So please forgive any and all freelancers who care enough to want to dig a little deeper than, "Need logo for new business. Details only after you get the job," to truly help some of the more ungrateful clientele on this site. I get far too many anxious and timid potential clients who have been burned several times on this site because designers don't do their jobs. They go with the lowest common dominator for a price and then can't understand why the quality of the design is so poor.

 

You CAN just use the chat to talk. But more meaningful and purposeful conversation happens when you speak to one another. The dependability on not having to physically speak to each other is what I feel cripples the perception of quality with Upwork. You cannot get to the heart of someone's problem typing 140 characters or less to one another in a chat system and expect phenomenal results.

 

But carry on with the excuses and believing this is the way client-freelancer relationships are supposed to be. You forge your own success and results. If how you want to mark success as taking on pennies and not truly understanding your clients needs, by all means. But I'm going to work with those who are willing to have patience to work with me so we can solve what's really wrong.

Community Guru
Wendy C Member Since: Aug 24, 2015
42 of 52

From start to finish - very well said, Edward!!

 

Your approach and heartfelt explanation summed up my attitude. I wonder if the fact we both charge $100+ per hour is a reflection of a shared client-centric attitude?  Smiley Wink

 

The words in red are mine -

 

"Clients assume and believe they know exactly what's wrong but will not take the time to explore if that option truly solves their problem or not. The kind of designer  writer I am with the values that I have, I cannot just push pixels  words  around on command to satisfy a client for a month and then have them return because the problem has gotten worse. I like to make sure that if we're going to work on this project together that we solve the actual problem and not just run and put a band-aid on a gash with no stitches."

Community Guru
Sandra T Member Since: Nov 26, 2014
43 of 52

Hi Wendy,

 

I hope you didn't mean to imply that freelancers with a lower hourly rate than yours or Edward's pay less attention to clients' needs. If so, that would be rather condescending?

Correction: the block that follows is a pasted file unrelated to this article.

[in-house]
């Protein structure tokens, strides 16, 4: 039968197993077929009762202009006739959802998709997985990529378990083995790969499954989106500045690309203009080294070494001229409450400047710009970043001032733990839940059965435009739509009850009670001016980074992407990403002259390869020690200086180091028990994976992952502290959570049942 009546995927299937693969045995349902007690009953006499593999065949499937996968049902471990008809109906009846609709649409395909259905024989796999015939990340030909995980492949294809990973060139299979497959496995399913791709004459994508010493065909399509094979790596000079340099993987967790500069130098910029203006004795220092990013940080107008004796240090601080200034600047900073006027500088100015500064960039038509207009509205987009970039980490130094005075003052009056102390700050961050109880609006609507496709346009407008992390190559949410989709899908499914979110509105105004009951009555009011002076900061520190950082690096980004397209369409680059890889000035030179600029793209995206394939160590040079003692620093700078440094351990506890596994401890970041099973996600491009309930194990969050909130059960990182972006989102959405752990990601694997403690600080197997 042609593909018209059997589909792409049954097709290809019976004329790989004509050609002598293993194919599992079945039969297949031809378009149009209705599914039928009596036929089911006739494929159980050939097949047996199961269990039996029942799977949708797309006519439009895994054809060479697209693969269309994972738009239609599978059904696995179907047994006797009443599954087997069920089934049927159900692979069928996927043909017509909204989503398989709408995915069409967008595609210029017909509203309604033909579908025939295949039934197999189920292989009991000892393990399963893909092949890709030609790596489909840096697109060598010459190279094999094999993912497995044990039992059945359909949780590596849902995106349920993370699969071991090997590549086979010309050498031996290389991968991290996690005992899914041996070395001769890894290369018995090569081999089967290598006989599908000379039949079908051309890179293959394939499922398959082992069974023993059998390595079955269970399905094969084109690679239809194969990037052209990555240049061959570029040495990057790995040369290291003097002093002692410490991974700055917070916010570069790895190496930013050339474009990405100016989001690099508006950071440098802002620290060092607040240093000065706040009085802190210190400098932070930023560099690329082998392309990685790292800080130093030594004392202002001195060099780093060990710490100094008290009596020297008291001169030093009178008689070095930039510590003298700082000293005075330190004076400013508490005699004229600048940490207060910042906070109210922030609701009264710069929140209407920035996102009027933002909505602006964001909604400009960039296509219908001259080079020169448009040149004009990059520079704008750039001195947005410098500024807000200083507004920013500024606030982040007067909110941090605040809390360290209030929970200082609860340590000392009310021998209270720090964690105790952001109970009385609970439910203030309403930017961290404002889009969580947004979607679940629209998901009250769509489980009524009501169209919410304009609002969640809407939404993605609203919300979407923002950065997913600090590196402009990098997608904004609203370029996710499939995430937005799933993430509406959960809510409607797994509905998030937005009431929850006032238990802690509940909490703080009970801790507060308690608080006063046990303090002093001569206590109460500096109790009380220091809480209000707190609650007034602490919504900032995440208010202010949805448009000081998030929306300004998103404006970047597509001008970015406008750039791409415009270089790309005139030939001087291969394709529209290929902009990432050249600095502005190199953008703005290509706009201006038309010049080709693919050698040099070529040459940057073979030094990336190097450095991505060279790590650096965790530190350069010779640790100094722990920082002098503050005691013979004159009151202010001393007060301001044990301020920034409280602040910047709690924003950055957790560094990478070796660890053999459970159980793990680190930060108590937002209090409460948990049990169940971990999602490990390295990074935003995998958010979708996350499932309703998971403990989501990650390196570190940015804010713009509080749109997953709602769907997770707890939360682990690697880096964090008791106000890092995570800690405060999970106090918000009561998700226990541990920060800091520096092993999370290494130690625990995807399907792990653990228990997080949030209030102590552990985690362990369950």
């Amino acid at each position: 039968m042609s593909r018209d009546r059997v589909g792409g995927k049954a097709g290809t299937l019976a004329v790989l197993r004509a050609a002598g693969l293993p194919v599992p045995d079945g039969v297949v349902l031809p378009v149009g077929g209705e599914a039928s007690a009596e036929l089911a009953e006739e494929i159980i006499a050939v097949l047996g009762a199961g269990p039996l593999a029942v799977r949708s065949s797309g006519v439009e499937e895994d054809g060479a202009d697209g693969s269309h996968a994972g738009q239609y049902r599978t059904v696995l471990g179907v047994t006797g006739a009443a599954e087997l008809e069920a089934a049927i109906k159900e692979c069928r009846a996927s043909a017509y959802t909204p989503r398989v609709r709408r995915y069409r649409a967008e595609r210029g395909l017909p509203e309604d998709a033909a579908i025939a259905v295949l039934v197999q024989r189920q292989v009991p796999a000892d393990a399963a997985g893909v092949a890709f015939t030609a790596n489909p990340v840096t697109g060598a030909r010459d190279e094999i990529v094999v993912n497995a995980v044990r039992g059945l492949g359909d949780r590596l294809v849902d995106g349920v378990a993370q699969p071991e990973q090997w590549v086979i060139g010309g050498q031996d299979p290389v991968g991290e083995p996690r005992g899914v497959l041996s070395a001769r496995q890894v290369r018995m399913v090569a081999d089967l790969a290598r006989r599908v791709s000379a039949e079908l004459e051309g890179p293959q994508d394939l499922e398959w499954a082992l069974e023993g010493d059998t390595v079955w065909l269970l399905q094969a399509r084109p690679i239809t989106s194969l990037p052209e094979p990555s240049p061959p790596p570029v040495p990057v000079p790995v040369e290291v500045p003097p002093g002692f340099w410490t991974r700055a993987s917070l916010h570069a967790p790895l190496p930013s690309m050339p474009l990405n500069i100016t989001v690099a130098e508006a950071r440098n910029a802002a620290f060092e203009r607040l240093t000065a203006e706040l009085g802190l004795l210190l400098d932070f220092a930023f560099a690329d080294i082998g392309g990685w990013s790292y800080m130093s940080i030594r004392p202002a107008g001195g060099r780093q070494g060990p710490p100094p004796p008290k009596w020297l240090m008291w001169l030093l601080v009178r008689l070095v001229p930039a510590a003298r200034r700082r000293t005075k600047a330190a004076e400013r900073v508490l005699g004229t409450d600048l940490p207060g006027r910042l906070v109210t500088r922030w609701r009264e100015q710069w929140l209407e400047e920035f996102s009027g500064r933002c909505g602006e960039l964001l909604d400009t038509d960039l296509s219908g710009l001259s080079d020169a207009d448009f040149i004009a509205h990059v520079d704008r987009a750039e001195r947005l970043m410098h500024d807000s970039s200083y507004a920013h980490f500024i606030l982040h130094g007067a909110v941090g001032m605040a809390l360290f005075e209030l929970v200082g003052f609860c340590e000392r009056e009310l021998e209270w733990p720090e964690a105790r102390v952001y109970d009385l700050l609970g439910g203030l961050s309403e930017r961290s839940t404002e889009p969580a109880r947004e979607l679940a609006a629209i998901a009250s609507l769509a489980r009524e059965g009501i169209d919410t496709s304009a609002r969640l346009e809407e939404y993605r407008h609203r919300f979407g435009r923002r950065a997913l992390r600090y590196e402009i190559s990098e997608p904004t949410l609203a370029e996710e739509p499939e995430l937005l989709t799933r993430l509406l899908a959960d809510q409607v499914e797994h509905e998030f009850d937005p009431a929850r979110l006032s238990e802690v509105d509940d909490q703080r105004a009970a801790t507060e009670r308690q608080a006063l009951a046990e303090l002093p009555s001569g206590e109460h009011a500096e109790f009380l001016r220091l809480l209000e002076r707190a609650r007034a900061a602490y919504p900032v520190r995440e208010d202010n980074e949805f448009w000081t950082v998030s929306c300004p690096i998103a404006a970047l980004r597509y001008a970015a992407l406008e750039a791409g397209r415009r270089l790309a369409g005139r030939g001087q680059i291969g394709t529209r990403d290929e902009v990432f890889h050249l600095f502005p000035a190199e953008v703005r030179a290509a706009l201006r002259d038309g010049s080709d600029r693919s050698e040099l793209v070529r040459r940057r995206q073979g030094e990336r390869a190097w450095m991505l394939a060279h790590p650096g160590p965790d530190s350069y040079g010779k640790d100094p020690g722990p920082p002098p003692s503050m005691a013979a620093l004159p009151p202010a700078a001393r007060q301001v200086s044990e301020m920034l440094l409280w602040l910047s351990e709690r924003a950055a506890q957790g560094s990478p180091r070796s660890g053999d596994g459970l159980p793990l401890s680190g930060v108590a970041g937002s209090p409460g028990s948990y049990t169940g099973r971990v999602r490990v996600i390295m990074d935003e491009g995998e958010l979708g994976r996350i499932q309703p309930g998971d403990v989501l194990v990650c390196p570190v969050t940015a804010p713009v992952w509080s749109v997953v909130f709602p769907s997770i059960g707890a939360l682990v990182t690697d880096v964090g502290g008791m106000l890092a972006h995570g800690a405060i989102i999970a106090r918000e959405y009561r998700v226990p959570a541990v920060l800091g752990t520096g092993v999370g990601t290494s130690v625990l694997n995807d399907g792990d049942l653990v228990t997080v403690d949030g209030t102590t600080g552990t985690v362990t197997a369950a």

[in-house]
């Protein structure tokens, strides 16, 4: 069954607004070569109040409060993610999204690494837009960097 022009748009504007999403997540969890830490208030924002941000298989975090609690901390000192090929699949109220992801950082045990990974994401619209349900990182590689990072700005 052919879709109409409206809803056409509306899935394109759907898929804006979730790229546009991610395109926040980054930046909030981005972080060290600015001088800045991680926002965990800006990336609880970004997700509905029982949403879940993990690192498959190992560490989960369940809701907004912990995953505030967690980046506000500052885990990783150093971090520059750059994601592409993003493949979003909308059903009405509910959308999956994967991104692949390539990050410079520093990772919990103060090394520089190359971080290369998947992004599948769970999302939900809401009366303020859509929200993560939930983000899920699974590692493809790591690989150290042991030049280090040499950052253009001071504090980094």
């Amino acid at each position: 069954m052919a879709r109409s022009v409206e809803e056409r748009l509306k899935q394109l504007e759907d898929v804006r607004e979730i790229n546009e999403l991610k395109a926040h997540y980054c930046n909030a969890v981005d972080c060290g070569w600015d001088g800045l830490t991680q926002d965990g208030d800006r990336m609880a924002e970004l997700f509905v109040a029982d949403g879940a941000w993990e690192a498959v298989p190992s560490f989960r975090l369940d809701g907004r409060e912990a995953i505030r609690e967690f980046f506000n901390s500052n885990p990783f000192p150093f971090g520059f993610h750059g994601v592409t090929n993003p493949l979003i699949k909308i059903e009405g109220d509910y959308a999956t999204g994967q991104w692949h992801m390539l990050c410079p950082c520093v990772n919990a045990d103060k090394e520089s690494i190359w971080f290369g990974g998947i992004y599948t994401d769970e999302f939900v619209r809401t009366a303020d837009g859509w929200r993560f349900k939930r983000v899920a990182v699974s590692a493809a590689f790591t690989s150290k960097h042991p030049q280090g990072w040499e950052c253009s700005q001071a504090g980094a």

------------

 

Hi Edward,

 

I agree with a lot in your post, but in Joachim's defence I'd like to add that it seems you two are discussing with different project scopes in mind.

 

From a certain workload upwards, I actually insist on Skype calls (same with personal meetings with local or phone calls with national clients). For me, there are many good reasons: Not only is such a conversation a good additional sales pitch (even if the client is already sold, to either extend the volume or to underline why what has been agreed so far is the necessary path to be on). I much agree that a lot of clients' presentations of what they think needs to be done are often wide open for interpretation or missing important elements that only the freelancer perceives as relevant as they are usually the expert participant in this dialogue. I don't even want to get started on interlingual dialogues as that's pretty much self-explanatory.

 

I think it's actually a freelancer's responsibility to detect discrepancies (and to be honest, I quite regularly question these abilities when I read posts by freelancers who complain about bad clients). Getting question marks out of the way also benefits the work process: I like to think that I know what I am doing, but reassurance on the what exactly, how, for whom and why can actually be quite vital.

 

I tend to stay away from clients who perceive the translator as just the translator. I pride myself in wanting to understand and get a good feel for a client's company, product and mission, so when a client gives me the impression that they don't find this necessary, I'm becoming more and more reluctant to actually take on the work.